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Roberts, Henry

Roberts, Henry (1803–76). British architect, born in Philadelphia, PA. He worked in Fowler's and R. Smirke's office before setting up his London practice in 1830, and in 1832 won the competition to design the new Hall of The Fishmongers' Company beside Rennie's new London Bridge. It was a masterly composition in the Greek Revival style with more than a touch of Smirke's influence ( Roberts had assisted Smirke on the working-drawings for the British Museum), and included many interesting features such as an ingenious plan, the use of cast and wrought iron in the construction, the inclusion of four unfluted Greek Doric columns of polished Peterhead granite in the entrance-hall and stair (among the first instances of this material being used for such a situation and object), the employment of a huge concrete raft for the foundation, and quotations from the refined Greek Corinthian Order of the Choragic Monument of Lysicrates in Athens in the main Hall itself. His pupil and assistant at the time was George Gilbert Scott.

Roberts developed a successful practice, designing country-houses for members of the aristocracy with liberal and Evangelical tendencies. These buildings were in a Jacobethan, Tudor Gothic (Norton Manor, Norton Fitzwarren, Som. (1843)), or pleasing Italianate (Escot House, Devon (1838)) styles. His essays in Gothic Revival churches, however (e.g. St Paul's, Dock Street, Whitechapel (1846)) did not meet with the approval of the Ecclesiologists.

However, it is as the architect of a number of philanthropic buildings that Roberts is of world importance. His Evangelical leanings brought him into contact with those who wished to improve society by example. His first essay was the Destitute Sailors' Asylum, Whitechapel (1835), but in 1844 he became Honorary Architect to the Society for Improving the Condition of the Labouring Classes (SICLC), with which Lord Shaftesbury (1801–85) and Prince Albert were to be so intimately involved. For the Society Roberts designed a great variety of exemplary buildings, including houses in Lower Road, Pentonville, London (1844—demolished), various lodging-houses, and the epoch-making Model Dwellings, Streatham Street, Bloomsbury (1849–51). The last provided very advanced standards of accommodation, fire-resistant construction using vaulted floors and concrete, and gallery access which Roberts argued were elevated streets to individual houses, thus avoiding window-tax which would have been imposed on a large building. As a result of this building and Roberts's arguments the Government was obliged to abolish both window-tax and other enactments, making it more economical for philanthropic organizations and private individuals to provide dwellings for the labouring classes. Roberts developed the plan of a typical apartment evolved at Streatham Street for his ‘Model Houses for Four Families Erected in Hyde Park at the Industrial Exhibition of 1851’ paid for by the philanthropically motivated Prince Consort to further the aims of the SICLC of which he was President. This brilliant design had four self-contained apartments, each with its own toilet facilities, access from an open stair, excellent insulation and fire-proof construction, and with a standard of accommodation far in advance of its time. The exhibit (the first of its kind in the world, long before the much-trumpeted Weissenhofsiedlung of 1927) was visited by thousands of people, and the Society published the detailed plans and elevations. Roberts's designs were influential throughout Europe and the USA, and versions of his plans were still being used in Amsterdam South in the 1920s and 1930s. His designs for model cottages for the country were also published, and built in numbers throughout the United Kingdom from 1851: most were in a vaguely C17 style, but this could be varied according to local circumstances and taste. An entire estate of his model dwellings, with a version of the Great Exhibition (or Prince Albert's) model dwellings, was built at Windsor, Berks. (1852), and survives virtually intact.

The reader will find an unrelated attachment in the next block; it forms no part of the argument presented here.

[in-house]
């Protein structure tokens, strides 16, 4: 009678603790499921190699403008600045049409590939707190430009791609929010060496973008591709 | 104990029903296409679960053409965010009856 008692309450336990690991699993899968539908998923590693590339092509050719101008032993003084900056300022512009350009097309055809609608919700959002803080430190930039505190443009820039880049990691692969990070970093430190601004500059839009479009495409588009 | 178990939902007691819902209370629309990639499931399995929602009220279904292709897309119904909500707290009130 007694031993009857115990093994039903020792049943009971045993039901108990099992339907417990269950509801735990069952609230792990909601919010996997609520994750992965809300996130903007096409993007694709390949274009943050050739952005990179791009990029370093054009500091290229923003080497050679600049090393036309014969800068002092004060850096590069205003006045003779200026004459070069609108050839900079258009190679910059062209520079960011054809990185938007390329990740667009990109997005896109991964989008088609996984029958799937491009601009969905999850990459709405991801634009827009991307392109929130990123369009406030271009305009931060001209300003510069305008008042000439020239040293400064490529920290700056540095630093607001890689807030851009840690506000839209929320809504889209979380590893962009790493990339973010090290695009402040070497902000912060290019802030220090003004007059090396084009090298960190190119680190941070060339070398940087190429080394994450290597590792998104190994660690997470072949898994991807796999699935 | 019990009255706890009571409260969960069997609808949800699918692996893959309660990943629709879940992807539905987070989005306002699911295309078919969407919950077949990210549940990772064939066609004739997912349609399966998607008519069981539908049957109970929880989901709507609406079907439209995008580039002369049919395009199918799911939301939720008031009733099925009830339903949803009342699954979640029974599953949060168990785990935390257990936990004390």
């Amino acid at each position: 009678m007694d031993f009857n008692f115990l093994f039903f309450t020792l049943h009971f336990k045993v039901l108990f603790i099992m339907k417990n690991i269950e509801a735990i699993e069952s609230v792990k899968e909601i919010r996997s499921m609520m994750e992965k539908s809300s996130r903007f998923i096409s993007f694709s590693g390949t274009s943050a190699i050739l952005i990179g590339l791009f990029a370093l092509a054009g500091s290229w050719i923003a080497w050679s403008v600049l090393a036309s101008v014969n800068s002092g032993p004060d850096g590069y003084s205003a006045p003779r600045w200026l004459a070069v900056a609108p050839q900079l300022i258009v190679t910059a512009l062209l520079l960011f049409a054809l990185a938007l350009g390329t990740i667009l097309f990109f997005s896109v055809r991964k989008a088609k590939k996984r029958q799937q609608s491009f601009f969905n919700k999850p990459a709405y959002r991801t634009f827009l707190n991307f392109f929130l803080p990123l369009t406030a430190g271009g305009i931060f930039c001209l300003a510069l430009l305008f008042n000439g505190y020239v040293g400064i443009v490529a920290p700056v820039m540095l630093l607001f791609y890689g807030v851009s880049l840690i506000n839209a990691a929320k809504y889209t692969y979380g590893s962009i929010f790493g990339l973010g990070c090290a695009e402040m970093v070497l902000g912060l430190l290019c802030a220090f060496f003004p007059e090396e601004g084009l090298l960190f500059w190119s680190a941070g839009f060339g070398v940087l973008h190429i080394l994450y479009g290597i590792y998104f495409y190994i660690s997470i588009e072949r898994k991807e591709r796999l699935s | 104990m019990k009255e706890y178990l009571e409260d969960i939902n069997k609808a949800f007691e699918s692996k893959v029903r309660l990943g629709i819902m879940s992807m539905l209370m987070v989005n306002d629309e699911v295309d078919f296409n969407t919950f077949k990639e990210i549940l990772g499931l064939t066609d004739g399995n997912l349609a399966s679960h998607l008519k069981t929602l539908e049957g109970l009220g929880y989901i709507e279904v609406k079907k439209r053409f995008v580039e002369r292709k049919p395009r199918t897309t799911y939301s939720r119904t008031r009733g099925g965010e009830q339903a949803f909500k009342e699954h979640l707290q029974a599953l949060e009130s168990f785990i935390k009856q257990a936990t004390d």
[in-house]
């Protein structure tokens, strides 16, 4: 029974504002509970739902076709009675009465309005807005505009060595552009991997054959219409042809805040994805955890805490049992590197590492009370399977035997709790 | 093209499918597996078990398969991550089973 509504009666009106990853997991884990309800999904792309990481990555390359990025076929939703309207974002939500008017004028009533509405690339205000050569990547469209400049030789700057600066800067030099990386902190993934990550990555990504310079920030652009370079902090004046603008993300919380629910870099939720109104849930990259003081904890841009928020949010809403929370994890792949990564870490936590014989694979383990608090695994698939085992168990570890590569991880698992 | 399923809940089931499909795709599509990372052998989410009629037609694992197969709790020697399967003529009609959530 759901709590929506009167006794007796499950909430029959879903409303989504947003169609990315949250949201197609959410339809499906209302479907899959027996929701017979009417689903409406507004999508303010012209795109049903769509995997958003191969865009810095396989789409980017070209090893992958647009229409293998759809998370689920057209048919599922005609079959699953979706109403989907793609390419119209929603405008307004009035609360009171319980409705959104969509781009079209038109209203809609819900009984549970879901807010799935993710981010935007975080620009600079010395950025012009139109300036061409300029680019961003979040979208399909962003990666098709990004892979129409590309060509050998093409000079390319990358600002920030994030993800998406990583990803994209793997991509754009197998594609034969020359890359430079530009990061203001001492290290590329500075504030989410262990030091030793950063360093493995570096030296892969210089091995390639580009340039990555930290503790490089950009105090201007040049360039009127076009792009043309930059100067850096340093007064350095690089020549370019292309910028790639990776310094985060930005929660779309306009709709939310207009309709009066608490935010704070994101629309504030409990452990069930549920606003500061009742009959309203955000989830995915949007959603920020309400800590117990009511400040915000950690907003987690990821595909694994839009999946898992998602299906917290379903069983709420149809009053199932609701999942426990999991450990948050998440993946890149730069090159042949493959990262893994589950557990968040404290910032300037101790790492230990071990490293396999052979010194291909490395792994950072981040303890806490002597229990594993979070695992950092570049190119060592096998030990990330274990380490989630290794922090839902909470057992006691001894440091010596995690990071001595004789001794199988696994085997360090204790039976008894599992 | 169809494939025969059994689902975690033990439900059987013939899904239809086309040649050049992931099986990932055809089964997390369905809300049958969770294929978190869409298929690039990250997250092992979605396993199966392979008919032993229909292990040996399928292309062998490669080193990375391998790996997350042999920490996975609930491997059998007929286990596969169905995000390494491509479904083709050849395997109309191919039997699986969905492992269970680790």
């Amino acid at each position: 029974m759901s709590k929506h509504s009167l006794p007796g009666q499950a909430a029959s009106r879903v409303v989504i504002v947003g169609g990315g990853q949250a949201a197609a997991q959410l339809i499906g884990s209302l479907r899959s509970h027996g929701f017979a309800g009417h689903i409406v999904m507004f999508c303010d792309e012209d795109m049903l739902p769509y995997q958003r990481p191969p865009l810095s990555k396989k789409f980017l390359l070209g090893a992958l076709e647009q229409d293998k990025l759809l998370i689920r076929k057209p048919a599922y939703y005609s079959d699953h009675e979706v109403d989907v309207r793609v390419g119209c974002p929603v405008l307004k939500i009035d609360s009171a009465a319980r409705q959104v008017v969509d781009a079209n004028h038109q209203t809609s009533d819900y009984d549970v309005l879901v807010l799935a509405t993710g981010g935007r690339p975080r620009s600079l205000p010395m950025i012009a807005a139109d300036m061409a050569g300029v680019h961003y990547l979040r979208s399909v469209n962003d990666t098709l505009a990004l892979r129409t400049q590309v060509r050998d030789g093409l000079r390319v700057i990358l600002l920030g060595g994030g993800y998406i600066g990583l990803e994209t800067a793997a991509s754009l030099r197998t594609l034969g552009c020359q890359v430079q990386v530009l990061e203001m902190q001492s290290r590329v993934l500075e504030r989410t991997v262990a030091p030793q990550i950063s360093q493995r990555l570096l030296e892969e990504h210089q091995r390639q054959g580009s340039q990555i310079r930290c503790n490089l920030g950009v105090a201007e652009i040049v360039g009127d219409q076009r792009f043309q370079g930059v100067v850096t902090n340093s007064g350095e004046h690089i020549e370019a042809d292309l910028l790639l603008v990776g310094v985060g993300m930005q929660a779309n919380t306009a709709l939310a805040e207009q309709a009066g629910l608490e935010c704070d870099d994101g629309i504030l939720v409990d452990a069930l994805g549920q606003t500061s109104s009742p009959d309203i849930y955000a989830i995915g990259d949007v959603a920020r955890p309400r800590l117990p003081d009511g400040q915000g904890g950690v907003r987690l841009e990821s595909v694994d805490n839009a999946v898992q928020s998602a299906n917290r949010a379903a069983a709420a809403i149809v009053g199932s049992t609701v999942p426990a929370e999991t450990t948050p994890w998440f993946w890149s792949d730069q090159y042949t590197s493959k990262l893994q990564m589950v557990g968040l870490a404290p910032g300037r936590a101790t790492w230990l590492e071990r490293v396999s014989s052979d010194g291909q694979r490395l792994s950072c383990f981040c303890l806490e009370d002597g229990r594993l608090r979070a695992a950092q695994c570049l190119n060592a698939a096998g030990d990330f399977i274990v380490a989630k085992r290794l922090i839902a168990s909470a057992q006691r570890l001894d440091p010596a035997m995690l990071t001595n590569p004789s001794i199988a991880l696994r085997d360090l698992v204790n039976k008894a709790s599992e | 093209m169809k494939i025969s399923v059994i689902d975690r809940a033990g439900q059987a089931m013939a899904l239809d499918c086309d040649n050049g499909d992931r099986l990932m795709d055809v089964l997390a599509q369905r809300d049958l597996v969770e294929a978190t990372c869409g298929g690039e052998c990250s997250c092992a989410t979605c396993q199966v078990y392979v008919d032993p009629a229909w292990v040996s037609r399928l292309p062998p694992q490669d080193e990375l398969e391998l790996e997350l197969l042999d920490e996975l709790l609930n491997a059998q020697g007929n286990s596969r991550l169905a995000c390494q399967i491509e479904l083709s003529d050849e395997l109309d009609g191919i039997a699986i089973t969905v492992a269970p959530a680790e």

Roberts was not only a pioneer in the design of accommodation for the less fortunate members of society, but an influential theoretician in the field. His publications include The Dwellings of the Labouring Classes (1850 with a revised edition of 1867 also published in French), The Improvement of the Dwellings of the Labouring Classes through the Operation of Government Measures (1859), The Essentials of a Healthy Dwelling and the Extension of its Benefits to the Labouring Population (1862), The Physical Condition of the Labouring Classes, Resulting from the State of their Dwellings (1866), and Efforts on the Continent for Improving the Dwellings of the Labouring Classes (1874). In these works he laid the foundations for later experiments such as those at Port Sunlight, Bournville, and Letchworth Garden City, and, in particular, drew attention to the fact that the State and Municipalities would have to intervene to provide housing for those who would never be able to afford to build their own housing. He was opposed to the expansion of Building Societies as he foresaw the effect of easier loans would be to inflate costs, as the price of a dwelling would depend, not on its value, but on the amount of money available for loans. In his analyses he has been proved abundantly right.

Bibliography

Colvin (1995);
J. Curl (1983);
Metcalf (1977)

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